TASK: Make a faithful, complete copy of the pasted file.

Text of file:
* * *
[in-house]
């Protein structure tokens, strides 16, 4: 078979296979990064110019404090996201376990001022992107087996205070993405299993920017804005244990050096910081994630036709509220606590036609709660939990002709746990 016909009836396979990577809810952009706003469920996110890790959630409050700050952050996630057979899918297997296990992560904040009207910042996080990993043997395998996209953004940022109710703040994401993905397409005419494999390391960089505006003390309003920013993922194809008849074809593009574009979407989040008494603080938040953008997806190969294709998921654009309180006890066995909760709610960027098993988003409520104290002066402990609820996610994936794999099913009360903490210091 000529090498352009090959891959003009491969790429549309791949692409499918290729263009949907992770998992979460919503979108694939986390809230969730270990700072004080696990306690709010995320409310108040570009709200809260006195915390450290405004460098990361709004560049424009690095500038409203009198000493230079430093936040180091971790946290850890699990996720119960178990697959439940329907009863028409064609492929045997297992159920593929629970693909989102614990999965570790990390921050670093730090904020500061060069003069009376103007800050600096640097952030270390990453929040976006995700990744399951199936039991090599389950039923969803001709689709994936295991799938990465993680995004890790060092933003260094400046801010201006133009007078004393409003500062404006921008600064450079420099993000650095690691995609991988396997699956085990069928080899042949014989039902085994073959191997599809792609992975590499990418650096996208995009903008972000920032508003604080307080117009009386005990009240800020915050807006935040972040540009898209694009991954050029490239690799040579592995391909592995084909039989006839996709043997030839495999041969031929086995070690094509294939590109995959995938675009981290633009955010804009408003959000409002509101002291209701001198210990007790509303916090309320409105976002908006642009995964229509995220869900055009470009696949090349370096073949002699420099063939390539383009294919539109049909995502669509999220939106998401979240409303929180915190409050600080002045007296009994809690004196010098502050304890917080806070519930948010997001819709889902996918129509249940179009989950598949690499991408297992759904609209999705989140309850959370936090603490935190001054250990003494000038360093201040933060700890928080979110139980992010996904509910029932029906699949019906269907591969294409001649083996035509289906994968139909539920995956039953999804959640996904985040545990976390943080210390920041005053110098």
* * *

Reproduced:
[in-house]
């Protein structure tokens, strides 16, 4: 078979296979990064110019404090996201376990001022992107087996205070993405299993920017804005244990050096910081994630036709509220606590036609709660939990002709746990 016909009836396979990577809810952009706003469920996110890790959630409050700050952050996630057979899918297997296990992560904040009207910042996080990993043997395998996209953004940022109710703040994401993905397409005419494999390391960089505006003390309003920013993922194809008849074809593009574009979407989040008494603080938040953008997806190969294709998921654009309180006890066995909760709610960027098993988003409520104290002066402990609820996610994936794999099913009360903490210091 000529090498352009090959891959003009491969790429549309791949692409499918290729263009949907992770998992979460919503979108694939986390809230969730270990700072004080696990306690709010995320409310108040570009709200809260006195915390450290405004460098990361709004560049424009690095500038409203009198000493230079430093936040180091971790946290850890699990996720119960178990697959439940329907009863028409064609492929045997297992159920593929629970693909989102614990999965570790990390921050670093730090904020500061060069003069009376103007800050600096640097952030270390990453929040976006995700990744399951199936039991090599389950039923969803001709689709994936295991799938990465993680995004890790060092933003260094400046801010201006133009007078004393409003500062404006921008600064450079420099993000650095690691995609991988396997699956085990069928080899042949014989039902085994073959191997599809792609992975590499990418650096996208995009903008972000920032508003604080307080117009009386005990009240800020915050807006935040972040540009898209694009991954050029490239690799040579592995391909592995084909039989006839996709043997030839495999041969031929086995070690094509294939590109995959995938675009981290633009955010804009408003959000409002509101002291209701001198210990007790509303916090309320409105976002908006642009995964229509995220869900055009470009696949090349370096073949002699420099063939390539383009294919539109049909995502669509999220939106998401979240409303929180915190409050600080002045007296009994809690004196010098502050304890917080806070519930948010997001819709889902996918129509249940179009989950598949690499991408297992759904609209999705989140309850959370936090603490935190001054250990003494000038360093201040933060700890928080979110139980992010996904509910029932029906699949019906269907591969294409001649083996035509289906994968139909539920995956039953999804959640996904985040545990976390943080210390920041005053110098």